But Roesch-McNally challenges the notion that the relationship between landowners and renters is off limits. “We don’t intend to get in between landowners and renters, but we also don’t need to treat it as a holy relationship that we can’t discuss,” she adds.
Roesch-McNally and Prokopy are among the small group of researchers starting conversations between landowners and renters to make sure each party has a similar understanding about the practices and can hear the other’s concerns. If anything, the insights they’ve gained so far suggest that the factors driving upticks in conservation practices on land owned by non-operators are both cultural and financial.
As researchers start to dig into the landowner-renter relationship, what emerges is an often-sizable cultural gap.
When Priest initially brought up cover crops and no-till with his renting farmers, he says the conversation ended swiftly. One farmer said cover crops had “created havoc” for another farmer he knew and both refer to no-till farming as “farming ugly.” But Priest feels that his lack of knowledge leaves him at a disadvantage when trying to effectively make the case for conservation practices.
This type of communication gap is common, says Peggy Petrzelka, a rural sociologist at Utah State University. “The agricultural knowledge that some have and some don’t have is a huge issue,” says Petrzelka.
And since half a million women own land they don’t farm, gender also complicates the communication gap.
A renter is often the landowner’s primary source of knowledge about farming practices and other land use options—whether it’s a conservation-related program incentive or a better deal on crop insurance. For example, while Priest says the farm he owns is enrolled in the Conservation Reserve Program (CRP), and receives payments for buffer strips, he had never heard of Environmental Quality Incentives Program (EQIP) or the Conservation Stewardship Program (CSP)—two popular federal programs for commodity grain farmers. Now, he plans to use these programs as a way to start a conversation about, for example, testing cover crops or no-till on 40 acres of their farm property to learn what kind of financial support and equipment they would need to transition the rest of the farm.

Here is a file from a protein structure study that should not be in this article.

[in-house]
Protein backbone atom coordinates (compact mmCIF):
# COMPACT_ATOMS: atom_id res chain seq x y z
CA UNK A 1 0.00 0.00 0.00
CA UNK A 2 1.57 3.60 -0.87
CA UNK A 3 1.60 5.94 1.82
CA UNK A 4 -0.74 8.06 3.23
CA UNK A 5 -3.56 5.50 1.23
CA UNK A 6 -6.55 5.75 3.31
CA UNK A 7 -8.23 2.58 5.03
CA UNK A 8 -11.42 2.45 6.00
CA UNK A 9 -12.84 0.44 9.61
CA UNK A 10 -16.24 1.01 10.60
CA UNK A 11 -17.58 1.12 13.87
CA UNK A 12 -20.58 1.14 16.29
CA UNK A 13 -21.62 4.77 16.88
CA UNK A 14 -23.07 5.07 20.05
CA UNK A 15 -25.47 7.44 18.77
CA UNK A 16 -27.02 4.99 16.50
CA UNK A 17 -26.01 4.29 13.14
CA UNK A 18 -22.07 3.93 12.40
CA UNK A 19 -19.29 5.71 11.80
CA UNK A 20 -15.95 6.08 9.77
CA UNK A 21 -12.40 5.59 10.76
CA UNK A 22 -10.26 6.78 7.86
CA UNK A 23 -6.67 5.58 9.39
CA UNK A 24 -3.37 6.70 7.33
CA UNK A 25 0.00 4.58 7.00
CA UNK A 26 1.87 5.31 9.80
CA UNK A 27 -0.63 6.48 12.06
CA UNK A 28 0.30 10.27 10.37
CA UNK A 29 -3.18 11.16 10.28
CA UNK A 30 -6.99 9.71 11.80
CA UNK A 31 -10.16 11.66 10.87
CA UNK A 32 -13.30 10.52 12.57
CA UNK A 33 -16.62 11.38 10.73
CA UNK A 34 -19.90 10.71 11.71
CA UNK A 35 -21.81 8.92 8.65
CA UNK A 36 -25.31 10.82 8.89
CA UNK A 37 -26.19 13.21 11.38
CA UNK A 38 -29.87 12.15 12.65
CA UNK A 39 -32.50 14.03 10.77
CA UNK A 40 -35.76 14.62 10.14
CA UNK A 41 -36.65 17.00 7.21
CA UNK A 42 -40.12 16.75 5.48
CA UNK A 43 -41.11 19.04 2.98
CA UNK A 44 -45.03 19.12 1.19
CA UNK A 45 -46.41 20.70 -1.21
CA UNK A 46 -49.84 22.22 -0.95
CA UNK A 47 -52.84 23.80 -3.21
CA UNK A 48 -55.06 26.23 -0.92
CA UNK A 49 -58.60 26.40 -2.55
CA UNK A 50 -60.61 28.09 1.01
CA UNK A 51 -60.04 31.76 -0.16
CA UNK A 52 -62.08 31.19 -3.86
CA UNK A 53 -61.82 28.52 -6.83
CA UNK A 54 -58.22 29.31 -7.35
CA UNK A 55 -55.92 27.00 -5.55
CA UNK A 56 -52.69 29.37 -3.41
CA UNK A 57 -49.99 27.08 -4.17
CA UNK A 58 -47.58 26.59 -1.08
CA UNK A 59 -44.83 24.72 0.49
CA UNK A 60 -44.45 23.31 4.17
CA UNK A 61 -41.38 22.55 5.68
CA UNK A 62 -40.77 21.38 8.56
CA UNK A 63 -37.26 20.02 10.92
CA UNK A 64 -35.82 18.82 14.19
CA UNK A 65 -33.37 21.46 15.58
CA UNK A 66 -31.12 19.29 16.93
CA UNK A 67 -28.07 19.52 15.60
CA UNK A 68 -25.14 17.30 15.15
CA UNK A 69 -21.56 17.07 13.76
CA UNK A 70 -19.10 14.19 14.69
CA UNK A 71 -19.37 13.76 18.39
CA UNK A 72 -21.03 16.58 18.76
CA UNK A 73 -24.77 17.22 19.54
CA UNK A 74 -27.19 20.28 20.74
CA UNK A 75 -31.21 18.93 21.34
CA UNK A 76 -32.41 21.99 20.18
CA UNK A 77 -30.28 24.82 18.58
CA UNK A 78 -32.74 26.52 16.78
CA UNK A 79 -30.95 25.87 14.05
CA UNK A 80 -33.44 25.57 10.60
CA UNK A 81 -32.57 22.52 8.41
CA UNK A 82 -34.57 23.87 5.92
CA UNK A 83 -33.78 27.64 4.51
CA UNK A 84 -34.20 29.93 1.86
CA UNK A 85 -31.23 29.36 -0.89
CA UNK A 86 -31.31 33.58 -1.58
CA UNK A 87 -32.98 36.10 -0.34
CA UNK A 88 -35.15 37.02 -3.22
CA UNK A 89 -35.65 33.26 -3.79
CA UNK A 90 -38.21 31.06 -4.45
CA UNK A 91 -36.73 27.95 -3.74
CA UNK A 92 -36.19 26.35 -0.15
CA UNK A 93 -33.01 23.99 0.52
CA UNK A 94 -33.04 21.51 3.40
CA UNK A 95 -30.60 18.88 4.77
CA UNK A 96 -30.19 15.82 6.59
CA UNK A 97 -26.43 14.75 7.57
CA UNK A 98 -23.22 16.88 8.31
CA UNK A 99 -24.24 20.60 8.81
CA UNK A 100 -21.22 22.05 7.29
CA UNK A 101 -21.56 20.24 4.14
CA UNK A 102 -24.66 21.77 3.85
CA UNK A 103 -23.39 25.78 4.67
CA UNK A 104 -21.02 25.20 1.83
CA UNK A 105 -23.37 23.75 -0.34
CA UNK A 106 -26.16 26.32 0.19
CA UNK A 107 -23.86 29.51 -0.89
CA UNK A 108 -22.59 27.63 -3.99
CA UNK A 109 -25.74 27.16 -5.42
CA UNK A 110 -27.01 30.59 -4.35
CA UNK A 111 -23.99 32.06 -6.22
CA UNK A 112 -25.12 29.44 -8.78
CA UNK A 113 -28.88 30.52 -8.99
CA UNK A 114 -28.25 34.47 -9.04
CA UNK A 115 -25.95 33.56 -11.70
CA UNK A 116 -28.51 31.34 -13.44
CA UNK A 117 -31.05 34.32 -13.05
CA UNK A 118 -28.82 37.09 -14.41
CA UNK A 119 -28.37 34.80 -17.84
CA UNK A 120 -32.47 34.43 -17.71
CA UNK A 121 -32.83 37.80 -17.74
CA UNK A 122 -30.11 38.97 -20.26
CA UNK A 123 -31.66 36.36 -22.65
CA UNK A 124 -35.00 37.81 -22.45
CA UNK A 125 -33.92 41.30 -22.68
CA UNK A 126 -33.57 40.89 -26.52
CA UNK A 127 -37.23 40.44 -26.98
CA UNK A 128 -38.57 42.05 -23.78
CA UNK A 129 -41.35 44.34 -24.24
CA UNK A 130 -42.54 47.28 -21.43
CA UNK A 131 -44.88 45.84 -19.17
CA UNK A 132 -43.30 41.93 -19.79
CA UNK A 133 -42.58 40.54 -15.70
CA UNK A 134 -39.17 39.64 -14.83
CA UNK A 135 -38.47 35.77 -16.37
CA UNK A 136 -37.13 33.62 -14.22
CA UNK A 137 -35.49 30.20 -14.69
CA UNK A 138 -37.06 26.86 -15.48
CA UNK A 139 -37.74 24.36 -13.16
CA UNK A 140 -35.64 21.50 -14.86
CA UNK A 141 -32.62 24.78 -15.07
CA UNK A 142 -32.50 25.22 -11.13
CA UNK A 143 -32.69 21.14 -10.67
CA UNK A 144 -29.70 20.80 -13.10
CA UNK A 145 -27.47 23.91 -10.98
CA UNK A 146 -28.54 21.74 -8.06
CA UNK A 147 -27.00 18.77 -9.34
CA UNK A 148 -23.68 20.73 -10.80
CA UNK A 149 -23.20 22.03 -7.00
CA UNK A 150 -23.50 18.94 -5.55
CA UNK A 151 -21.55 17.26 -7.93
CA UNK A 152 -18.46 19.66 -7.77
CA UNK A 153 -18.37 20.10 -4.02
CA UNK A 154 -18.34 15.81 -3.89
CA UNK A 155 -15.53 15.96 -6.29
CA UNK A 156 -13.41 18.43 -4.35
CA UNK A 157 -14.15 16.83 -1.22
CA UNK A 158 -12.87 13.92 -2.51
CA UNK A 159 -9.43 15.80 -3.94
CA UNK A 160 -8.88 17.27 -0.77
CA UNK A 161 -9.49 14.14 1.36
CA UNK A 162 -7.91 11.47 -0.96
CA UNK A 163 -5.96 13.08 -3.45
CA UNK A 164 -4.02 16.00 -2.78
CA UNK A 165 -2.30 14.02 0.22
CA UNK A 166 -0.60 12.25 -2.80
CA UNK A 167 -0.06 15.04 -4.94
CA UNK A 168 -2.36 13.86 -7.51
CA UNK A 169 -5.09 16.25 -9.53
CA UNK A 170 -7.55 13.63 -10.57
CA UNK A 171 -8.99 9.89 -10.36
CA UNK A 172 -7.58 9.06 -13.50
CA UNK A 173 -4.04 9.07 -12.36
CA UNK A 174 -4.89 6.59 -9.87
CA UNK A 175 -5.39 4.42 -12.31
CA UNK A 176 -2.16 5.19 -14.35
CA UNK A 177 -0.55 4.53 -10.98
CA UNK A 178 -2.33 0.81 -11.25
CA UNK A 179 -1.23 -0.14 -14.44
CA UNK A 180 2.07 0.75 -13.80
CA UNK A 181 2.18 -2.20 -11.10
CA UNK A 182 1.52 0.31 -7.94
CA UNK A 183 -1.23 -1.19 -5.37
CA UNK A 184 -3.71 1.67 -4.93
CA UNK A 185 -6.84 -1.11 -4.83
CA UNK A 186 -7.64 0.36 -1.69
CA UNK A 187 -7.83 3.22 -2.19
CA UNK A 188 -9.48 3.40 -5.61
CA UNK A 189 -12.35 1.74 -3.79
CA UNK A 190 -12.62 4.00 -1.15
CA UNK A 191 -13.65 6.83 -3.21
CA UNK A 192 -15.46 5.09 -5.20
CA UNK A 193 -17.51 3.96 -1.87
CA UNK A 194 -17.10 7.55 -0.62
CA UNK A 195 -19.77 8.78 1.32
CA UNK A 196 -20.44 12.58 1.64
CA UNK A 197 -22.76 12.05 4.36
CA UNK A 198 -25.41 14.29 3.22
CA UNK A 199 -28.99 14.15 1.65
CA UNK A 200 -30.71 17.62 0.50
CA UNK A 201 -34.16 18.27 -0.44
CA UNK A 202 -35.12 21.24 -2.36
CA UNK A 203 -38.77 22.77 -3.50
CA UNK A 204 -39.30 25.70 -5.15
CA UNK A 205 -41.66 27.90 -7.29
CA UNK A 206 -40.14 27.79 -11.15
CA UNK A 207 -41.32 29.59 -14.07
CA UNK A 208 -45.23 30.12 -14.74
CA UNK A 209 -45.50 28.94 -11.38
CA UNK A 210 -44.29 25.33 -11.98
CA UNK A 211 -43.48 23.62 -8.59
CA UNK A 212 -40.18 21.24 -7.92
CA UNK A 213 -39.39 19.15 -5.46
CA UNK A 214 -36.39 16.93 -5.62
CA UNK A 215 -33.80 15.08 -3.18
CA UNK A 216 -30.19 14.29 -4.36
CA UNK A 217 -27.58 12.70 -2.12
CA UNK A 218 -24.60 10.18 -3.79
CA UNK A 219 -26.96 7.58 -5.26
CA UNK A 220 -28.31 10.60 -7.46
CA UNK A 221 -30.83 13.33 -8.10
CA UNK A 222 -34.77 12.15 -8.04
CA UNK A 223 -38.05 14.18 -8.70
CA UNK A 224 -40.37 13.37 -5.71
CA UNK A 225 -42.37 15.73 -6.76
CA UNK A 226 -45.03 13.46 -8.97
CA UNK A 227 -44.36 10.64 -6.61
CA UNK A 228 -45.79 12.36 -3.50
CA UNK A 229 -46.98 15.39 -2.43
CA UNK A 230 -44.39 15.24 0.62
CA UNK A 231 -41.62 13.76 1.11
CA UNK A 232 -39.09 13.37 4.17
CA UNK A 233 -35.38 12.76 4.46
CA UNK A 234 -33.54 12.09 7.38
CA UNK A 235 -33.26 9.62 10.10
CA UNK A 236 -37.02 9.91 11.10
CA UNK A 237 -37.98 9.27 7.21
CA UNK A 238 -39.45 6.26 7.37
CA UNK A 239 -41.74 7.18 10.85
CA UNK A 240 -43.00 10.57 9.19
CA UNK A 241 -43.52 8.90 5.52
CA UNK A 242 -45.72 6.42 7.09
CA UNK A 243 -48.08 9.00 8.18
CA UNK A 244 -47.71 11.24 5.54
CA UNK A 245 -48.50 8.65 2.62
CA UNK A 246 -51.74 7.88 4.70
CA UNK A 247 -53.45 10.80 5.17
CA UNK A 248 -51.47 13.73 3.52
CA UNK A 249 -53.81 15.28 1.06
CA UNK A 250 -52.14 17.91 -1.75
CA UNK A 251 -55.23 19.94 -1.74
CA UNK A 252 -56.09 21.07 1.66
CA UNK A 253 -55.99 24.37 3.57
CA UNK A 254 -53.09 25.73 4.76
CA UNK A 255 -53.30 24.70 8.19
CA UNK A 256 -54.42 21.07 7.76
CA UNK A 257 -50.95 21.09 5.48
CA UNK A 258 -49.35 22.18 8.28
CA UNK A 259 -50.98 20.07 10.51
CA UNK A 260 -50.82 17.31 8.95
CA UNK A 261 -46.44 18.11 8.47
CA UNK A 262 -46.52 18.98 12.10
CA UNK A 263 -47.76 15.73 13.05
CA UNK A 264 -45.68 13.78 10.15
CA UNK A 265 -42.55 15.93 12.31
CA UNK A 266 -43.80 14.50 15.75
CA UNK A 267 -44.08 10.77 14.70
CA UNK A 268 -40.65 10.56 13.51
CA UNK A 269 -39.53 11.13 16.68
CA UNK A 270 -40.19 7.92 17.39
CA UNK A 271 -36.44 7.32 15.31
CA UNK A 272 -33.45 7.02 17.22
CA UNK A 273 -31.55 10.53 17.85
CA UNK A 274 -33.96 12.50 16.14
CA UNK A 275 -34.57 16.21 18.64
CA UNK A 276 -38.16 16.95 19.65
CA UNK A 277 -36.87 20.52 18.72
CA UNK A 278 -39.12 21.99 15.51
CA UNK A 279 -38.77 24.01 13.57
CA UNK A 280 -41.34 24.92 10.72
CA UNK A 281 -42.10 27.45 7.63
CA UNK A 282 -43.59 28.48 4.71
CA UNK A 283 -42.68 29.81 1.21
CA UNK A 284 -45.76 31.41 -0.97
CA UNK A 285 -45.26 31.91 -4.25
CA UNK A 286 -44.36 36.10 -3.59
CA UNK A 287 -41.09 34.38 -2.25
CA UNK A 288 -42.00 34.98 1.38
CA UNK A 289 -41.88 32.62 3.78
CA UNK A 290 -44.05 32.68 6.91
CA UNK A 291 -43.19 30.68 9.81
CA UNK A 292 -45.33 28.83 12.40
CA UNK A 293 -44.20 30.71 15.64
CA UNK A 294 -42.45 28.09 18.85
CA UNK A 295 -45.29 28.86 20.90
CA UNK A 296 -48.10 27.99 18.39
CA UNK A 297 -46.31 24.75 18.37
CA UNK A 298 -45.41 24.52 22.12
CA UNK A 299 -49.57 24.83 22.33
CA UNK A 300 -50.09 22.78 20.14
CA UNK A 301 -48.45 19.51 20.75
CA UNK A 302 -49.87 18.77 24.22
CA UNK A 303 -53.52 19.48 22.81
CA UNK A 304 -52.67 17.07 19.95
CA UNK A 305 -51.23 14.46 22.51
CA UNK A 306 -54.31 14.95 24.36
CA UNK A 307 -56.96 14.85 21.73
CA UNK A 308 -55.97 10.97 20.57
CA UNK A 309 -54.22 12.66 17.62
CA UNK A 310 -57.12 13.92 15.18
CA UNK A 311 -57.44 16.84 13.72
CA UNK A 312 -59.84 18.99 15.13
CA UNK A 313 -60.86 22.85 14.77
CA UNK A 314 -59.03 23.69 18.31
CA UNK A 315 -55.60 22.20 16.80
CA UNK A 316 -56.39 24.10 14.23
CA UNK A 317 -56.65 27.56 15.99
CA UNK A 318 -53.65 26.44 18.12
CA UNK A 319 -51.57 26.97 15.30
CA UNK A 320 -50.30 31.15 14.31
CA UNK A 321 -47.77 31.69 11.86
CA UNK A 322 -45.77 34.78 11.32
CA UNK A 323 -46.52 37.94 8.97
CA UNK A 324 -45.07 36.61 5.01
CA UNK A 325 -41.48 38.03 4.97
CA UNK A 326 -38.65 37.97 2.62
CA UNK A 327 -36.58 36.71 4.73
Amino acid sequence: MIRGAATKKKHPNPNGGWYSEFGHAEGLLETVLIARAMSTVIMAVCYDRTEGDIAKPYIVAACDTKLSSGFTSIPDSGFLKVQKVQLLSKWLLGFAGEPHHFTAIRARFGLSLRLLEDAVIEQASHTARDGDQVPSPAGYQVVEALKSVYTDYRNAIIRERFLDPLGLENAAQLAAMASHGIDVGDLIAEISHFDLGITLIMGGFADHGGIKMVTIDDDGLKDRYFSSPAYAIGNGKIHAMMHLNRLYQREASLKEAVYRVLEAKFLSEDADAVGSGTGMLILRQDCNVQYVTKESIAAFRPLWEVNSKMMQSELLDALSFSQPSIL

Priest is eager for information that can help him make the case for these practices—as well as the realistic trade-offs in time and effort they would require of the farmers. Better yet, he says, he’d like to form a network of other NOLs with whom to share ideas.
But Roesch-McNally says only 30 percent of NOLs survey respondents wanted targeted resources to help them make decisions on conservation practices. “How do we reach out and develop materials that reach them, or does it reach them through farmers?” she asks.
Making the transition to conservation practices is really more about capturing the long-term benefits and saving money by reducing inputs such as synthetic fertilizer.
At issue is that commodity farmers are relatively homogenous—they tend to be white men in their 60s who were brought up on the land. At the same time, landowners are diverse—in their proximity to the land they own, as well as in their values, beliefs, background, and economics. And so many of these are truly absentee, Prokopy says, meaning they bought the farmland as investment, live in another state, are disengaged, and may only think about it when filing taxes. Prokopy struggles to figure out interventions that will reach such a diverse audience.
“A testimonial from a widow in Iowa isn’t going to resonate with a Millennial investment banker in San Francisco,” she says.
As it is, voluntary policies that encourage transition to conservation management have, so far, had lackluster results. Both owners and renters need an adequate incentive to make a big change. For example, federal cover crop cost-share payments are roughly, on average, $50 per acre, but additional state level programs can boost that payment amount.